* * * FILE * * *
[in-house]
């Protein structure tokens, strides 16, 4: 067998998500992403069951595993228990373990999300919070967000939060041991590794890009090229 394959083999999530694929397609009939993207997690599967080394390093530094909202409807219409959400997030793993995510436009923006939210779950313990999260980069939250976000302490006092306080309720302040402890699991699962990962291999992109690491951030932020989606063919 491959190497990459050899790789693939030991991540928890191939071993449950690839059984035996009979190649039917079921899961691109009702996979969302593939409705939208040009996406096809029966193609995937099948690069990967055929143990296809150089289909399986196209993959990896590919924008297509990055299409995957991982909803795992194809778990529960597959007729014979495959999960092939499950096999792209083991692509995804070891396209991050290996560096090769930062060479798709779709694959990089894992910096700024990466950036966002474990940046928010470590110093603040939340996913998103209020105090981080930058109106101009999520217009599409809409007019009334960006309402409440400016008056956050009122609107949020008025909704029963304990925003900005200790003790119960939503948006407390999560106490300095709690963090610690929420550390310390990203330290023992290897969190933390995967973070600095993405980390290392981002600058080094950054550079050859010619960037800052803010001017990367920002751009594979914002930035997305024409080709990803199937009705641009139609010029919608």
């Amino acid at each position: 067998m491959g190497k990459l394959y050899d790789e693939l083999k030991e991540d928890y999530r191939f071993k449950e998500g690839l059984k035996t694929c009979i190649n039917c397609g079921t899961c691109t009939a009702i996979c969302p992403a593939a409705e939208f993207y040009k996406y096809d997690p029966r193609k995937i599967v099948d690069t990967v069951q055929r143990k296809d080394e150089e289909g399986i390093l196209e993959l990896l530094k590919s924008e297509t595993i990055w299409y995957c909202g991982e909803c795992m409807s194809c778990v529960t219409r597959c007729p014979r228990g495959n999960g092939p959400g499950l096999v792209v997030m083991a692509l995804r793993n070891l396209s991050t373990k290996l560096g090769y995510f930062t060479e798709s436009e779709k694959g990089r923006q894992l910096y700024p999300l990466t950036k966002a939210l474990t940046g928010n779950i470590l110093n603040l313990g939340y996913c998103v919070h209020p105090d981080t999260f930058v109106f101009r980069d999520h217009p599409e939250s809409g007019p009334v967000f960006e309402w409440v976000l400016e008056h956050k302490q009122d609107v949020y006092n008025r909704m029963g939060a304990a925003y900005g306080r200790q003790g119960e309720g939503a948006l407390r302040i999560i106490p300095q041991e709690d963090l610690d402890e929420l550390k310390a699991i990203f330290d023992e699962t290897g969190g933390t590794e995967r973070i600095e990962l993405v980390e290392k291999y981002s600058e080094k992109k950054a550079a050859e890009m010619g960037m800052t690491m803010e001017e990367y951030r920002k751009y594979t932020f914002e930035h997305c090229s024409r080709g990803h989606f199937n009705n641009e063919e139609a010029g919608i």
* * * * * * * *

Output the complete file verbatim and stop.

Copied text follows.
[in-house]
């Protein structure tokens, strides 16, 4: 067998998500992403069951595993228990373990999300919070967000939060041991590794890009090229 394959083999999530694929397609009939993207997690599967080394390093530094909202409807219409959400997030793993995510436009923006939210779950313990999260980069939250976000302490006092306080309720302040402890699991699962990962291999992109690491951030932020989606063919 491959190497990459050899790789693939030991991540928890191939071993449950690839059984035996009979190649039917079921899961691109009702996979969302593939409705939208040009996406096809029966193609995937099948690069990967055929143990296809150089289909399986196209993959990896590919924008297509990055299409995957991982909803795992194809778990529960597959007729014979495959999960092939499950096999792209083991692509995804070891396209991050290996560096090769930062060479798709779709694959990089894992910096700024990466950036966002474990940046928010470590110093603040939340996913998103209020105090981080930058109106101009999520217009599409809409007019009334960006309402409440400016008056956050009122609107949020008025909704029963304990925003900005200790003790119960939503948006407390999560106490300095709690963090610690929420550390310390990203330290023992290897969190933390995967973070600095993405980390290392981002600058080094950054550079050859010619960037800052803010001017990367920002751009594979914002930035997305024409080709990803199937009705641009139609010029919608």
């Amino acid at each position: 067998m491959g190497k990459l394959y050899d790789e693939l083999k030991e991540d928890y999530r191939f071993k449950e998500g690839l059984k035996t694929c009979i190649n039917c397609g079921t899961c691109t009939a009702i996979c969302p992403a593939a409705e939208f993207y040009k996406y096809d997690p029966r193609k995937i599967v099948d690069t990967v069951q055929r143990k296809d080394e150089e289909g399986i390093l196209e993959l990896l530094k590919s924008e297509t595993i990055w299409y995957c909202g991982e909803c795992m409807s194809c778990v529960t219409r597959c007729p014979r228990g495959n999960g092939p959400g499950l096999v792209v997030m083991a692509l995804r793993n070891l396209s991050t373990k290996l560096g090769y995510f930062t060479e798709s436009e779709k694959g990089r923006q894992l910096y700024p999300l990466t950036k966002a939210l474990t940046g928010n779950i470590l110093n603040l313990g939340y996913c998103v919070h209020p105090d981080t999260f930058v109106f101009r980069d999520h217009p599409e939250s809409g007019p009334v967000f960006e309402w409440v976000l400016e008056h956050k302490q009122d609107v949020y006092n008025r909704m029963g939060a304990a925003y900005g306080r200790q003790g119960e309720g939503a948006l407390r302040i999560i106490p300095q041991e709690d963090l610690d402890e929420l550390k310390a699991i990203f330290d023992e699962t290897g969190g933390t590794e995967r973070i600095e990962l993405v980390e290392k291999y981002s600058e080094k992109k950054a550079a050859e890009m010619g960037m800052t690491m803010e001017e990367y951030r920002k751009y594979t932020f914002e930035h997305c090229s024409r080709g990803h989606f199937n009705n641009e063919e139609a010029g919608i």